landfill is on way
Herald Staff Writer
As a child, Joni Dobran played in the woods across the street from her Hubbard Township home.
While those days have passed, the property between Drummond Avenue and Mount Everett Road may also undergo a transformation in the coming months.
The 260 acres, formerly owned by Midwest Steel, were purchased earlier this year by Trans Rail America Inc. of Riverdale, Md., and local residents fear the company will turn the area into a landfill.
"It's a beautiful piece of property," Ms. Dobran said. "It's a shame. I know there have to be landfills, but why they would put it in an area that has homes is beyond me. Our biggest fear is it would contaminate our wells."
Nearly two-thirds of the land is category 3 wetlands, the highest level in the state. If the trees were cut down, township Trustee Fred Hanley said it would further damage Little Yankee Run Creek, which has had recent flooding problems.
"They're going into an area of the township with no public water and no sewers," Hanley said. "To further denigrate the land with a landfill of all things is only going to compound the problem."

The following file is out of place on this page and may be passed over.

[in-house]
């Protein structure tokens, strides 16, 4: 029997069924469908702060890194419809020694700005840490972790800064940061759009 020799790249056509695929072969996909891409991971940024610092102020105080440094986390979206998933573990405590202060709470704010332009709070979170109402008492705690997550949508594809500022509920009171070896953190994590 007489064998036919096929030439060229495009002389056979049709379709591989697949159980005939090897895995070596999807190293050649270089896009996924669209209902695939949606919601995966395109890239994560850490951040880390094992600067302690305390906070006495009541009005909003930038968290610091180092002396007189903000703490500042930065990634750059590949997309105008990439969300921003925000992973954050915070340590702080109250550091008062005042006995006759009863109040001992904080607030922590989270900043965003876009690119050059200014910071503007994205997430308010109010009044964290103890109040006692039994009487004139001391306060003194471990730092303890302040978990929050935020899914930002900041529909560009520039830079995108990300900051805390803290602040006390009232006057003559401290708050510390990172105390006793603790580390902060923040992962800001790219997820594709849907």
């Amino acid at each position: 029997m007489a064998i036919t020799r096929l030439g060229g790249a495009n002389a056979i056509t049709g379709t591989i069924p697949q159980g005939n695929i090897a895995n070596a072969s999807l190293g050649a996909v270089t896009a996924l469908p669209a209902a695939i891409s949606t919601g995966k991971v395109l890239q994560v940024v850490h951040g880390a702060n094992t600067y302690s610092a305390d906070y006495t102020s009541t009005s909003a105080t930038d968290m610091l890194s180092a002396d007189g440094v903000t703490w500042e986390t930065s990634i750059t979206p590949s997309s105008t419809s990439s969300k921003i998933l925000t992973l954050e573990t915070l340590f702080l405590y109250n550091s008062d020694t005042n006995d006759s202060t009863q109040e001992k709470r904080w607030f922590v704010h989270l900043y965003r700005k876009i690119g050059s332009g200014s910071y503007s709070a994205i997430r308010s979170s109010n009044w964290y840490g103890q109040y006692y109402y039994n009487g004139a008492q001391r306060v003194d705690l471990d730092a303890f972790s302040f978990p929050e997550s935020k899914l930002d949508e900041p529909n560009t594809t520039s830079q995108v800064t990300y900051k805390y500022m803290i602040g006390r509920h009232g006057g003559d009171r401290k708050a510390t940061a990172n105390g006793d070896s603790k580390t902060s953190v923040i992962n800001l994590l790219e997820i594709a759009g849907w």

If the land is turned into a landfill, it would likely reduce property values in the township. It should also be easy to fill because, according to the office of state Sen. Marc Dann, the dumping rates in Ohio are cheaper than in Pennsylvania, Indiana, Michigan and Kentucky.
"They're trying to turn this state into a dump," said Robert Gaut, who lives on Drummond. "I think it's about time people say enough's enough and do something about it. Let them go somewhere else.
"You don't quit fighting until you get your butt whipped."
Dann helped to write Bill 119, which Sen. Robert Spada has sponsored and introduced in the Senate.
If passed, the bill would help increase the dumping rates in Ohio and ensure that no landfill could be located within 200 feet of a stream, lake or category 3 wetland.
"One of the reasons I'm against the landfill is because if they contaminate our water, we're screwed," Gaut said.
Gaut and Ms. Dobran have helped raise awareness of the potential landfill by writing e-mails to friends and initiating a petition drive.
"No matter what they're doing in there, we're going to be watching them," Dobran said of Trans Rail America.
Heavy machinery has been moved into the area and although landowners are permitted to log their sites, special rules apply for logging wetlands.
Hanley, who has lived in Hubbard Township since he was 8 years old, said Trans Rail America has to clear several hurdles, including federal and state hearings along with a zoning modification, before the landfill becomes a reality.
He has contacted the company about the Clean Ohio Conservation Fund, which provides grants to purchase the wetland area so it can be preserved.
"I've lived here since 1957," Gaut said. "I've watched the town grow and if they put a landfill in, it's going to go backwards."
You can e-mail Herald staff writer Cary Snyder at firstname.lastname@example.org------>
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